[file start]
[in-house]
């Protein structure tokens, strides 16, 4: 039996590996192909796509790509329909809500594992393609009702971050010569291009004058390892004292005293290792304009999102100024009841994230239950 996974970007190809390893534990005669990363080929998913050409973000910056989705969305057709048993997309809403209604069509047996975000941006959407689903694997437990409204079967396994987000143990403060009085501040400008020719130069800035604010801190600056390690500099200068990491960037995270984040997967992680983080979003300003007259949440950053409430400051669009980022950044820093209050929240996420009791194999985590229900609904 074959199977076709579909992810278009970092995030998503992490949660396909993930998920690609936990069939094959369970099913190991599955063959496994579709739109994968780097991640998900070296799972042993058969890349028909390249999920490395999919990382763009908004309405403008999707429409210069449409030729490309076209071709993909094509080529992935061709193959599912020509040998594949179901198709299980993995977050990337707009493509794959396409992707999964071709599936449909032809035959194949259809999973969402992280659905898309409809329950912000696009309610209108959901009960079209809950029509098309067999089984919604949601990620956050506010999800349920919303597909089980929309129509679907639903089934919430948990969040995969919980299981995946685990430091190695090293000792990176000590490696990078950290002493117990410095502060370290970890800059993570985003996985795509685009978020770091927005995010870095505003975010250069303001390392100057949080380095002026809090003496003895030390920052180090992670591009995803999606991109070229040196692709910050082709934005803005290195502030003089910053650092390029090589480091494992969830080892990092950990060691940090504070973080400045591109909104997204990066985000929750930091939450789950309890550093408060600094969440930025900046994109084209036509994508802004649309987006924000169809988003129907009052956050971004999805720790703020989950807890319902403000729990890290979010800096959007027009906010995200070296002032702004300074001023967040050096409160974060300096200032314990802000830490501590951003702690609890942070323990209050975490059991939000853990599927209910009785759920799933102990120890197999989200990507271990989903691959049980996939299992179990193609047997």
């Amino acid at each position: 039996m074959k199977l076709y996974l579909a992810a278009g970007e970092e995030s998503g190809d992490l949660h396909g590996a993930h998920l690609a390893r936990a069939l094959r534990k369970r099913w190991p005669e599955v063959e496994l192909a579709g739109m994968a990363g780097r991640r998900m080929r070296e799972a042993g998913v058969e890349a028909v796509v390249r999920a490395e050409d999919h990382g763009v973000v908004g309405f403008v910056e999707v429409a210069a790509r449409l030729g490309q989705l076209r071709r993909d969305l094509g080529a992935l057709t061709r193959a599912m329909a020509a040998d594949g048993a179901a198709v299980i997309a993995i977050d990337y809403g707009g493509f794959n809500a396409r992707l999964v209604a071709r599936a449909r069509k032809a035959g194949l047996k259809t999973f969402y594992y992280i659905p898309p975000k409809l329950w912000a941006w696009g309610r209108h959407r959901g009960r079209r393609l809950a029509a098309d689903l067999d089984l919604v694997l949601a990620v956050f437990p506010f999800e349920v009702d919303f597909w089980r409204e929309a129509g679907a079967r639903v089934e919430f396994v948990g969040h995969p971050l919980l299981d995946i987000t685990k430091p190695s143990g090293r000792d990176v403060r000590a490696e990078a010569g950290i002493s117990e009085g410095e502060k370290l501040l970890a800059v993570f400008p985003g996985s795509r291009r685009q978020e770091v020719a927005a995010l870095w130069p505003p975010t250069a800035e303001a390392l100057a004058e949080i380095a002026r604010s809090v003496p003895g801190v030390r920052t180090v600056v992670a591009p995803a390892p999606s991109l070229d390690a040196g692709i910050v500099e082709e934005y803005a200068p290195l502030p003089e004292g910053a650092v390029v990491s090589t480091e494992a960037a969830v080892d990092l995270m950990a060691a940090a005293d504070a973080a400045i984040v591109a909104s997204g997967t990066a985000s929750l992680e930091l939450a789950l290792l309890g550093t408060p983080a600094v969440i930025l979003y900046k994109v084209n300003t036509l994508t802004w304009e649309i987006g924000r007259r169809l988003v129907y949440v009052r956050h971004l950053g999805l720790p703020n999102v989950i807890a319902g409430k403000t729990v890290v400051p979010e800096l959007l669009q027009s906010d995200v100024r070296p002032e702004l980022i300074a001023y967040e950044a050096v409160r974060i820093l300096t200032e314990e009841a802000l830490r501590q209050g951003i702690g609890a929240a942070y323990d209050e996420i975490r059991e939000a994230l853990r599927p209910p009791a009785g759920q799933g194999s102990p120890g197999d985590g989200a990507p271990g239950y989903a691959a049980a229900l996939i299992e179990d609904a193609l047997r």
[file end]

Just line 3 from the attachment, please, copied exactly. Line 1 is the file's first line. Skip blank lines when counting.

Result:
């Amino acid at each position: 039996m074959k199977l076709y996974l579909a992810a278009g970007e970092e995030s998503g190809d992490l949660h396909g590996a993930h998920l690609a390893r936990a069939l094959r534990k369970r099913w190991p005669e599955v063959e496994l192909a579709g739109m994968a990363g780097r991640r998900m080929r070296e799972a042993g998913v058969e890349a028909v796509v390249r999920a490395e050409d999919h990382g763009v973000v908004g309405f403008v910056e999707v429409a210069a790509r449409l030729g490309q989705l076209r071709r993909d969305l094509g080529a992935l057709t061709r193959a599912m329909a020509a040998d594949g048993a179901a198709v299980i997309a993995i977050d990337y809403g707009g493509f794959n809500a396409r992707l999964v209604a071709r599936a449909r069509k032809a035959g194949l047996k259809t999973f969402y594992y992280i659905p898309p975000k409809l329950w912000a941006w696009g309610r209108h959407r959901g009960r079209r393609l809950a029509a098309d689903l067999d089984l919604v694997l949601a990620v956050f437990p506010f999800e349920v009702d919303f597909w089980r409204e929309a129509g679907a079967r639903v089934e919430f396994v948990g969040h995969p971050l919980l299981d995946i987000t685990k430091p190695s143990g090293r000792d990176v403060r000590a490696e990078a010569g950290i002493s117990e009085g410095e502060k370290l501040l970890a800059v993570f400008p985003g996985s795509r291009r685009q978020e770091v020719a927005a995010l870095w130069p505003p975010t250069a800035e303001a390392l100057a004058e949080i380095a002026r604010s809090v003496p003895g801190v030390r920052t180090v600056v992670a591009p995803a390892p999606s991109l070229d390690a040196g692709i910050v500099e082709e934005y803005a200068p290195l502030p003089e004292g910053a650092v390029v990491s090589t480091e494992a960037a969830v080892d990092l995270m950990a060691a940090a005293d504070a973080a400045i984040v591109a909104s997204g997967t990066a985000s929750l992680e930091l939450a789950l290792l309890g550093t408060p983080a600094v969440i930025l979003y900046k994109v084209n300003t036509l994508t802004w304009e649309i987006g924000r007259r169809l988003v129907y949440v009052r956050h971004l950053g999805l720790p703020n999102v989950i807890a319902g409430k403000t729990v890290v400051p979010e800096l959007l669009q027009s906010d995200v100024r070296p002032e702004l980022i300074a001023y967040e950044a050096v409160r974060i820093l300096t200032e314990e009841a802000l830490r501590q209050g951003i702690g609890a929240a942070y323990d209050e996420i975490r059991e939000a994230l853990r599927p209910p009791a009785g759920q799933g194999s102990p120890g197999d985590g989200a990507p271990g239950y989903a691959a049980a229900l996939i299992e179990d609904a193609l047997r």